Phillips to be Acting U.S. Attorney for District of Columbia
(Bloomberg) -- The Justice Department is tapping an Obama-era prosecutor to serve as acting U.S. attorney for the nation’s capital, a prestigious assignment overseeing some of the nation’s most complicated cases, including the investigation into the deadly Jan. 6 Capitol riot.
The department plans to name Channing Phillips to the post on Wednesday, and he’ll serve on an interim basis until a new U.S. attorney for the District of Columbia is nominated by President Joe Biden and confirmed by the Senate, according to a Justice Department official who asked not to be identified because the information isn’t public.
Phillips first joined the department in 1990, and previously served as acting U.S. Attorney for D.C. during the Obama administration, from October 2015 to September 2017.
As acting U.S. attorney, Phillips will inherit a substantial caseload stemming from the Jan. 6 riot. Prosecutors have charged more than 300 people in connection with the siege as part of a nationwide dragnet. Recently, the investigation has focused on conspiracy cases against members of far-right groups that participated in the insurrection as prosecutors look to piece together how it was planned.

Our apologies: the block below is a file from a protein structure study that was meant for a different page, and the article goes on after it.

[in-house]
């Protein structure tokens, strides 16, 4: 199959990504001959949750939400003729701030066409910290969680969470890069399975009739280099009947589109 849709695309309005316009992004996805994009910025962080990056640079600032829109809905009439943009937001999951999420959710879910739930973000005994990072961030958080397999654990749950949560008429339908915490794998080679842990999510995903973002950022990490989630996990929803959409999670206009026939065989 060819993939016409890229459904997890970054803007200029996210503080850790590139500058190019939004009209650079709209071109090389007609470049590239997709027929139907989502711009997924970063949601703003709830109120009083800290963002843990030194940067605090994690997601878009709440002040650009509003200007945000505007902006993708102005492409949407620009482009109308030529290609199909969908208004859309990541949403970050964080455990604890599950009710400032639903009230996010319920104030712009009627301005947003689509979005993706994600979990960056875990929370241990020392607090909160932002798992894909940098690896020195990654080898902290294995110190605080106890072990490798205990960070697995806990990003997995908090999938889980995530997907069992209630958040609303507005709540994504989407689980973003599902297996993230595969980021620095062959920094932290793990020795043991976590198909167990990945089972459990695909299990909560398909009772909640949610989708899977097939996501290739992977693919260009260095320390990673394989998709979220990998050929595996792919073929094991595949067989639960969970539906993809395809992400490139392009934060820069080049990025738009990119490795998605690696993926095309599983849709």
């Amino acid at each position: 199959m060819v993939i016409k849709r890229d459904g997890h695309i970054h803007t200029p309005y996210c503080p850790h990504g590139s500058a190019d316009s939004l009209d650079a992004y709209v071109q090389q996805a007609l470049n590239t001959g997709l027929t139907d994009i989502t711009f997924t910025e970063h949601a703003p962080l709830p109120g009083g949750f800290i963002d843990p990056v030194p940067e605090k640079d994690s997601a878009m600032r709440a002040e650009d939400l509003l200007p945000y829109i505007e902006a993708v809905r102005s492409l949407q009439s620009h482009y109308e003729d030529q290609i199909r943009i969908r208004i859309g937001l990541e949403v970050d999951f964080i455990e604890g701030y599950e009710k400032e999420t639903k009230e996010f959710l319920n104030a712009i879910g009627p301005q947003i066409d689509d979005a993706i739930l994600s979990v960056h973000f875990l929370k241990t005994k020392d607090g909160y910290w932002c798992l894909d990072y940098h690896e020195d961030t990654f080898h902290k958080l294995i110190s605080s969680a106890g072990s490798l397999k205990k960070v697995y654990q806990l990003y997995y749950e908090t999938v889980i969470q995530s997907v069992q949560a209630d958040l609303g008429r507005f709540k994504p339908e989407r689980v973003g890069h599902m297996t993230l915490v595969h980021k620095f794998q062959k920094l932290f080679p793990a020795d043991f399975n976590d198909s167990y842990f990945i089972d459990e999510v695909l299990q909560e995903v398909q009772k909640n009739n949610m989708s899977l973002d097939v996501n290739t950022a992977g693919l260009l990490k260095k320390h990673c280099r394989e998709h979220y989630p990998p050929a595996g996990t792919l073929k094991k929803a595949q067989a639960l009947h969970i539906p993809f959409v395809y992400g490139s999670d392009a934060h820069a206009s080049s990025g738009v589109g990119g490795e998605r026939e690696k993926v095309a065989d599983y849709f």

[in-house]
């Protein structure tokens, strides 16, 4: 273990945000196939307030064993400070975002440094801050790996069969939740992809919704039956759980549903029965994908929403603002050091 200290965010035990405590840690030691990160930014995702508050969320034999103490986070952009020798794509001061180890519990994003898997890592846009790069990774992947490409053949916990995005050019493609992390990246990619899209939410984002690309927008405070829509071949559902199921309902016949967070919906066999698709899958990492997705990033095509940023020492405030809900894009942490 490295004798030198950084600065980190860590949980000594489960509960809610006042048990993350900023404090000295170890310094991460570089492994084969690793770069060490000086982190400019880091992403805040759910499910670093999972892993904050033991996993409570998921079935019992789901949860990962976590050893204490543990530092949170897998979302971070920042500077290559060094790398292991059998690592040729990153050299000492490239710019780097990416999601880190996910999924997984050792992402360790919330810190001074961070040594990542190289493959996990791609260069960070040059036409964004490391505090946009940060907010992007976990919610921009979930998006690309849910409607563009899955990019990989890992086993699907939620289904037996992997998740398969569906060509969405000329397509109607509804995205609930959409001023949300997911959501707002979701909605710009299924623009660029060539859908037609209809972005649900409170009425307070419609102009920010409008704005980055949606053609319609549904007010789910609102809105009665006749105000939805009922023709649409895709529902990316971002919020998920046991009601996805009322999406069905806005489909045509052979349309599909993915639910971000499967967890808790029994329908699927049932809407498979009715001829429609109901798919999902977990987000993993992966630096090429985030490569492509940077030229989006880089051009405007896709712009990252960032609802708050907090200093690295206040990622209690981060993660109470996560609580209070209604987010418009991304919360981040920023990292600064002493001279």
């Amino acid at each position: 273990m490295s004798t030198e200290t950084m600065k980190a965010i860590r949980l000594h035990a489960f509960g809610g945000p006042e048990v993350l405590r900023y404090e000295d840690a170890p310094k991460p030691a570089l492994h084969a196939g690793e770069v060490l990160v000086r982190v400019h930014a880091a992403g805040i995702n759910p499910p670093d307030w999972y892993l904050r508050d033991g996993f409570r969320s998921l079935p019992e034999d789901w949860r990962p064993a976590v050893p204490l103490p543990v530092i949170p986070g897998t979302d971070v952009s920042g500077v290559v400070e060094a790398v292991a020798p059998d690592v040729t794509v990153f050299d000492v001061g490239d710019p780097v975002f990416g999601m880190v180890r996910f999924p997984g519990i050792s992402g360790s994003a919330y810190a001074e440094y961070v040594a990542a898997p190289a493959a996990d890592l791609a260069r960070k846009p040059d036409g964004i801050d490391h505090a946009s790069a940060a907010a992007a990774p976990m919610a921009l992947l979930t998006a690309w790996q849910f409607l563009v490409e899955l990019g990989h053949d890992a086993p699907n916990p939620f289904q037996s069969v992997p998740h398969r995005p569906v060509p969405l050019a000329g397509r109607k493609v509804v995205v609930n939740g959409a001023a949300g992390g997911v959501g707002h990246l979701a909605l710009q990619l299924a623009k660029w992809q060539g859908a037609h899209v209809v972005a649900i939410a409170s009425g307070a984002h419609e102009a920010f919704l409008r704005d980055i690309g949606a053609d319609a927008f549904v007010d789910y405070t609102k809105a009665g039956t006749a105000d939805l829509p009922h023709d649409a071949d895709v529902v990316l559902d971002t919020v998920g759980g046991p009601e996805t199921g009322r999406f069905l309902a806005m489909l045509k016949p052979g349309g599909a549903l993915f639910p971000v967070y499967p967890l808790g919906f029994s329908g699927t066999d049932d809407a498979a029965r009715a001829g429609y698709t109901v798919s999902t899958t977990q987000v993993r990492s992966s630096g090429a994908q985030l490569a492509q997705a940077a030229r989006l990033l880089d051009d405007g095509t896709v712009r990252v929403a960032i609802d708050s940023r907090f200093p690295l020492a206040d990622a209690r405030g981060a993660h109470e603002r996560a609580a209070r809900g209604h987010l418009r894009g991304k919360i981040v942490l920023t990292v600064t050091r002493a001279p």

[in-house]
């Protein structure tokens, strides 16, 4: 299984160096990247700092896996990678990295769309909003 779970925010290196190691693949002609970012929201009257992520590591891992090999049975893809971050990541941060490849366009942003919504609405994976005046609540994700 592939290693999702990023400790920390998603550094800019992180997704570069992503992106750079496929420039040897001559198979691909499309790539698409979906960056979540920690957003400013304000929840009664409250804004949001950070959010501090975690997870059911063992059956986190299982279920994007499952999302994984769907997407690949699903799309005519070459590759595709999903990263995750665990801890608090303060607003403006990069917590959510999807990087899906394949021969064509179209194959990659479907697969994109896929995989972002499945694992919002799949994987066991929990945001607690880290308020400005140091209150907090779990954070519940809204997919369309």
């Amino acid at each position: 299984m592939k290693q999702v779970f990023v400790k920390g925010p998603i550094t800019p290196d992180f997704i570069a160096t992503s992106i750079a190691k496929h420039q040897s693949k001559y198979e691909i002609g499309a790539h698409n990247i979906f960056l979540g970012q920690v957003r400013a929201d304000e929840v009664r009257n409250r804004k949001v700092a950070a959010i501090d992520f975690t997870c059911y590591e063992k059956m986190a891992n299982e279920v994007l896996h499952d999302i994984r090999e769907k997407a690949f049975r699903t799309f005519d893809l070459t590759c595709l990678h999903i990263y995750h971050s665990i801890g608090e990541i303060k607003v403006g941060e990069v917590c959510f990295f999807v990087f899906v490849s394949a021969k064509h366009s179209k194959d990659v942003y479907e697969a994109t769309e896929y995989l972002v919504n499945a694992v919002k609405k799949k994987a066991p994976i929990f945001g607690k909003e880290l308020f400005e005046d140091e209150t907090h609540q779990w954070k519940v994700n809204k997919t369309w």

The plans to appoint Phillips was first reported by Business Insider.
Phillips will also oversee the investigation into the death of Capitol Police officer Brian Sicknick, who died in a hospital after fighting off rioters on Jan. 6.
In addition, the office is overseeing prosecution of Emma Coronel Aispuro, the wife of the imprisoned Mexican drug kingpin Joaquin “El Chapo” Guzman Loera. She was arrested last month Dulles International Airport in Virginia and is accused of participating in a conspiracy to distribute cocaine, methamphetamine, heroin and marijuana into the U.S., according to a federal complaint.
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